Join a MultiStakeholder Discussion About:
On behalf of the Alliance to Advance Comprehensive Integrative Pain Management and the US Pain Foundation, we invite you to join this lively and constructive discussion about the intersection of payer policies and person-centered, value-based care delivery for high-impact pain.
This discussion will include perspectives from people with pain, payors, providers, purchasers, academia, policymakers, industry, and more.
In light of CMS’ laudable goal for Medicare and Medicaid beneficiaries to be in value-based care relationships by 2030, we will discuss the real-world impact of this goal. Our esteemed panelists (see their bios) each bring a unique perspective and practical expertise to the conversation with an understanding of the nuances of how payer policies impact clinical—and scalable—implementation of pain care.
Participants in this free webinar will learn about:
- CMS efforts to advance value-based care, including the new CMS pain codes – what these are, what they mean, and how the first year since their release is going.
- What person-centered, evidence-based, multimodal, pain care is – and what scalable and value-based really means.
- Public and private sector innovation advancing access to transdisciplinary pain care for people who are underserved.
- Value-based care innovation that offers a network of chiropractors, acupuncturists, nutritionists, massage therapists, health coaches, and naturopaths.
- An example of family practice in rural Georgia and how the CMS codes impact value-based care delivery.
Whether or not you can attend the webinar, your feedback is crucial to webinar development, so please take a few minutes to complete this survey and/or share it with your networks.
NHIS Data Shows Opioid Use for Chronic Pain is Down with No Corresponding Increase in Nonpharmacologic Therapies
According to Prevalence of Pharmacologic and Nonpharmacologic Pain Management Therapies Among Adults with Chronic Pain—United States, 2020, recently published in the Annals of Internal Medicine, prescription opioid use for chronic pain decreased from 15.2% in 2019 to 13.5% in 2020. However, despite current CDC guidelines that recommend maximizing the use of alternative therapies in place of opioid therapy when possible, there was no corresponding increase in nonpharmacologic therapies.
The paper analyzed results from the annual National Health Interview Survey (NHIS) and had a number of other key takeaways:
- 60% of adult respondents used a combination of pharmacologic and nonpharmacologic treatments for pain and almost 27% used medications alone.
- Those least likely to turn to nonpharmacologic treatment for pain include older adults, those with low incomes, uninsured individuals, and those living in the South.
Of the respondents taking medications, 76% self-reported using over-the-counter pain relievers for pain, followed by prescription nonopioids (31%) and prescription opioids (13.5%).
AACIPM to Respond to American Psychological Association’s Solicitation of Public Comment on Draft Guidelines for Chronic Musculoskeletal Pain in Adults
The American Psychological Association (APA) is currently accepting public comments on its Draft APA Clinical Practice Guideline for the Treatment of Chronic Musculoskeletal Pain in Adults. The guideline focuses on recommendations for psychological, pharmacological and other common interventions for treatment of chronic musculoskeletal pain. It was based upon three systematic reviews and was developed by an APA guideline development panel composed of scientists, clinicians, and client/community representatives. All interested individuals and groups are invited to comment, including psychologists, health care professionals, researchers, clients/patients and their families, APA governance members, and the general public.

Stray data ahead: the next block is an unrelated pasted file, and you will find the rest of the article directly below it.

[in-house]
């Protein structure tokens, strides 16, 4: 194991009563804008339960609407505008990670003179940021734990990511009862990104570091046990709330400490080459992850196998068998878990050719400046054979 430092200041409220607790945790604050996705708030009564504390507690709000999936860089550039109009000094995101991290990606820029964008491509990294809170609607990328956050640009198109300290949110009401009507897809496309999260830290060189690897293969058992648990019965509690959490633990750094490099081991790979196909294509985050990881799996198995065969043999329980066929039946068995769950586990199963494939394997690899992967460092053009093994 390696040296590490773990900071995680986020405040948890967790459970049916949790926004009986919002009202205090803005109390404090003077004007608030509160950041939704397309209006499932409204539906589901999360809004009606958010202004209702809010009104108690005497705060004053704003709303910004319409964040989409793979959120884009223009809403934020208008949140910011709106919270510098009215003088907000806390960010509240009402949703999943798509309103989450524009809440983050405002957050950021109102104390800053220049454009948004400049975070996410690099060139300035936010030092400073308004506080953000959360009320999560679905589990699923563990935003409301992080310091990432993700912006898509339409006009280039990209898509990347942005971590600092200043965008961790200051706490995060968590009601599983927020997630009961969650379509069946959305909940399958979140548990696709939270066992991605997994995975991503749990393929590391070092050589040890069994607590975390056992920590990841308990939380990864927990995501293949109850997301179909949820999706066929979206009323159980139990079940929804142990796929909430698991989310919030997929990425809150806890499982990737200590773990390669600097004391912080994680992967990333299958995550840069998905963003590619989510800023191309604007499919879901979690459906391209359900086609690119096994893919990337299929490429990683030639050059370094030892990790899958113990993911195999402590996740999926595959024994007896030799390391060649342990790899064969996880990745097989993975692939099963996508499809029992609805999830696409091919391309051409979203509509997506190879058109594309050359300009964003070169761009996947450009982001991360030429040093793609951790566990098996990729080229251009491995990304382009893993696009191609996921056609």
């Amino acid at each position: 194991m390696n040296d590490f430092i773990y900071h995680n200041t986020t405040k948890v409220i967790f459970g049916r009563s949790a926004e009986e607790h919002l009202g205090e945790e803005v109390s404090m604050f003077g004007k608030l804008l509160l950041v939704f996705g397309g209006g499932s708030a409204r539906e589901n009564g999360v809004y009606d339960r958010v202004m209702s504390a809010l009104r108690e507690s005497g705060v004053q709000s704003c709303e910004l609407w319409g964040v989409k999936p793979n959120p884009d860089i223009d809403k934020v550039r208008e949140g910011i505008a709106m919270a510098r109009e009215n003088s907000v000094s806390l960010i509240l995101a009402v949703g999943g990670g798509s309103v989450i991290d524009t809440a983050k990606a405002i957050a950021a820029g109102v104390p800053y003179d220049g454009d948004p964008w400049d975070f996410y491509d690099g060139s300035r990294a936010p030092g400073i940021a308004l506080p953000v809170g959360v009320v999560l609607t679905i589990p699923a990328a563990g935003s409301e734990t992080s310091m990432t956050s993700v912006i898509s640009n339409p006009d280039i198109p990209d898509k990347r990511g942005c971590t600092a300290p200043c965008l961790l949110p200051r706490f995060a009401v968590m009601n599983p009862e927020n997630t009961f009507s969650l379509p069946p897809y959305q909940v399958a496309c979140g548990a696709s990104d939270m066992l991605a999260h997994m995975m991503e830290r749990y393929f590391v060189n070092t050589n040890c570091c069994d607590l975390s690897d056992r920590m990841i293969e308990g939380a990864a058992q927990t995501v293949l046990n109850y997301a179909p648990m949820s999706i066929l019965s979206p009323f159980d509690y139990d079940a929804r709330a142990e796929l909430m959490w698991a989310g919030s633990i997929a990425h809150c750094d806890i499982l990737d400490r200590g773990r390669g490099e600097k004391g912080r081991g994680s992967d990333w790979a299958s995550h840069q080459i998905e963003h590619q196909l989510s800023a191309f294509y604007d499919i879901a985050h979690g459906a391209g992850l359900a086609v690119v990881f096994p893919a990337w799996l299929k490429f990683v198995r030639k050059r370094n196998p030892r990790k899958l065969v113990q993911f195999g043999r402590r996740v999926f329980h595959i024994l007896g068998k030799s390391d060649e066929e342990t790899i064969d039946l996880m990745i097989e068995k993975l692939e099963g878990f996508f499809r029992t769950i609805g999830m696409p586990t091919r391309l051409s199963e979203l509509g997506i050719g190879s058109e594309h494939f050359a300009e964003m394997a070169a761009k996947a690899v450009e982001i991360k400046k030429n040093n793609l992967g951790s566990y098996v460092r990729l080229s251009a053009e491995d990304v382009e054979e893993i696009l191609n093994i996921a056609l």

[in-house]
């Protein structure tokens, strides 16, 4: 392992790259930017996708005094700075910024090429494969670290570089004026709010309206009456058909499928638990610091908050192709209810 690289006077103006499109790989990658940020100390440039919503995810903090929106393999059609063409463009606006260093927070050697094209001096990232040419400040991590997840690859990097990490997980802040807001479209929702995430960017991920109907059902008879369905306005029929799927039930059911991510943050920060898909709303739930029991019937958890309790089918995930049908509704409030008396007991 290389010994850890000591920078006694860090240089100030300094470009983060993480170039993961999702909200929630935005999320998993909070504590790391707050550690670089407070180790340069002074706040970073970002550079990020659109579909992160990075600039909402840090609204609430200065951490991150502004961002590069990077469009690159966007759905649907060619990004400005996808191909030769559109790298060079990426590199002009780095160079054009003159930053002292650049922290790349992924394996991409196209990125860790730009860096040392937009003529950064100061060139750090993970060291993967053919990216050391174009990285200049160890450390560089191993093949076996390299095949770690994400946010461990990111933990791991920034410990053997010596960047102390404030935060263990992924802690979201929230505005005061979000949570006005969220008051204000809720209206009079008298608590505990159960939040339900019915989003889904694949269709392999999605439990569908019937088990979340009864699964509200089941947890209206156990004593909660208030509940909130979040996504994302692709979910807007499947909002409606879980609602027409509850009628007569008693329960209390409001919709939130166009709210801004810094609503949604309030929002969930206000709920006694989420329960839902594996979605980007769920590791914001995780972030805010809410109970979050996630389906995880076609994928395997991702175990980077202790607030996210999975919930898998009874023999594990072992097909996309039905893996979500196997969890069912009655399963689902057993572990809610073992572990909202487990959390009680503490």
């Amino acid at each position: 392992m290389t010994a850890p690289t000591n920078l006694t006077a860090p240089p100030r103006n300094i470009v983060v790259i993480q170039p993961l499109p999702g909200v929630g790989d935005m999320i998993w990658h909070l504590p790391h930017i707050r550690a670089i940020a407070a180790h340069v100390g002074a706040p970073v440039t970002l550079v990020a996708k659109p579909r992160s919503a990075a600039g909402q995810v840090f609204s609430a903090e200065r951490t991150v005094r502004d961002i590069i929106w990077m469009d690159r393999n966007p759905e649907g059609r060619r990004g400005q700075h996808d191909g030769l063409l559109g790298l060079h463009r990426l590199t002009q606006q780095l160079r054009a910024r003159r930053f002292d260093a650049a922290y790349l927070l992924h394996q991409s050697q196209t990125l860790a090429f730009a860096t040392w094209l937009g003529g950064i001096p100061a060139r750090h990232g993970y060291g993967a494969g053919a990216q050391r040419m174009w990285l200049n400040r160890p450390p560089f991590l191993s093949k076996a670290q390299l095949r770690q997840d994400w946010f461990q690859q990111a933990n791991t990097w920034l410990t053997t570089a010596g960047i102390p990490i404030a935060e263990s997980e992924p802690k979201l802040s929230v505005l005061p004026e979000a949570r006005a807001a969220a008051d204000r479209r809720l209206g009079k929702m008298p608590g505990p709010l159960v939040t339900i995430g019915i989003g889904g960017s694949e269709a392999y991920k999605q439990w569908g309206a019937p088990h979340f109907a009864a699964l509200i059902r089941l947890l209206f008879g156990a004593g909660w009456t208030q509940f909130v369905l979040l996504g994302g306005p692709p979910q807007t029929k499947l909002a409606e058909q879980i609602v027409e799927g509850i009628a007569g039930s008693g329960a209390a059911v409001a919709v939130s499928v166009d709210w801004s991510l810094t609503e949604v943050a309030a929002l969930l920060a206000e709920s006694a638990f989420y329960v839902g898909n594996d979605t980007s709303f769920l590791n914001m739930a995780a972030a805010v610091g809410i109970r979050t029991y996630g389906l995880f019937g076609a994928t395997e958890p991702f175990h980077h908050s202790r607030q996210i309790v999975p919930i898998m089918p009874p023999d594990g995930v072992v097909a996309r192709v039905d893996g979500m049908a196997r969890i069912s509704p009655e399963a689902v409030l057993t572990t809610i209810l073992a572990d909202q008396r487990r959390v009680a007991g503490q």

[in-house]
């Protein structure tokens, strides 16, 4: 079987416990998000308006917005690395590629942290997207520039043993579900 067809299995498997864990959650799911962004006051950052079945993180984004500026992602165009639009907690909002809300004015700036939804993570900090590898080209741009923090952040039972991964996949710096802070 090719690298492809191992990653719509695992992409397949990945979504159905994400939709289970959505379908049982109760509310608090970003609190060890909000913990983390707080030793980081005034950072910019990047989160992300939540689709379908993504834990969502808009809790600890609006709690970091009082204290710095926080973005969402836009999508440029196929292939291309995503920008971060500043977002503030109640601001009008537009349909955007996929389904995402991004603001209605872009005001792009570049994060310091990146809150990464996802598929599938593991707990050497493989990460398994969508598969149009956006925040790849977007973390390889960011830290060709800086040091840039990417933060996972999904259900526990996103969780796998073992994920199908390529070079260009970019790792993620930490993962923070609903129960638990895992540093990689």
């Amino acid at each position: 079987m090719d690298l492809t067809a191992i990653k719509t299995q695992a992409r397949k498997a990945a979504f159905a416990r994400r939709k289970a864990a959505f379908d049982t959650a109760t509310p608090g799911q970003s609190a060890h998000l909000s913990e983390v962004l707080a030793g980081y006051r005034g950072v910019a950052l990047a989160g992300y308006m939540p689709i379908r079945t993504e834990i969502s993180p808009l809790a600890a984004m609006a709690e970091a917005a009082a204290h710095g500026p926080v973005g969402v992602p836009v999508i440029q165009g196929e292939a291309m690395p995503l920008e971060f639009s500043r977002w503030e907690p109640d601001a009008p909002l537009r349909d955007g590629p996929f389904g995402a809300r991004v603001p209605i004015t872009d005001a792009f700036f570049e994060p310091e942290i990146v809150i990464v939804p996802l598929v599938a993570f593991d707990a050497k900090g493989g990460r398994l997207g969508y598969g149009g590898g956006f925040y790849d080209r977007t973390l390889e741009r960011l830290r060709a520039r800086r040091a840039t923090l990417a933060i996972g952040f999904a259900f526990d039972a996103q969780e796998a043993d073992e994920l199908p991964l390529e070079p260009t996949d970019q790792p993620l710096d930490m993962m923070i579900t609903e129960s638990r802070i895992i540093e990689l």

AACIPM has received an invitation to comment on these guidelines. After convening a number of stakeholders representing patients, health care providers, payers, and more, AACIPM is now putting together a group response to the proposed guidelines. For more information, contact Amy Goldstein.
All comments must be submitted no later than 11:59 pm, Eastern Time, on Monday, December 4, 2023.
CMS Releases Finalized Physician Fee Schedule for 2024
The Centers for Medicare & Medicaid Services (CMS) have released the final rule addressing changes the physician fee schedule (PFS) for 2024.
While some commenters during the public comment period had requested that CMS add the General Behavioral Health Integration (GBHI) code and the Chronic Pain Management (CPM) codes into the weighted average for the calculation of HCPCS code G0511, CMS has once again stated that they will only revisit the valuation issue after actual utilization becomes available.
Further, CMS is adding five new episode-based measures to their cost performance category, one of which is Low Back Pain, beginning with the CY 2024 performance period/2026 MIPS payment year. The intent of the Low Back Pain measure is to assess the treatment and management of Low Back Pain and the triggering logic was designed to capture the range of clinicians that have a role in treating and managing this condition.
Updated National Survey on Drug Use and Health Released by SAMHSA
The U.S. Department of Health and Human Services (HHS), through the Substance Abuse and Mental Health Services Administration (SAMHSA), has released the results of the 2022 National Survey on Drug Use and Health. Showing how Americans are living with mental health, substance use, and treatment-related behaviors, the data will inform knowledge, policy, and action throughout the government and the healthcare industry.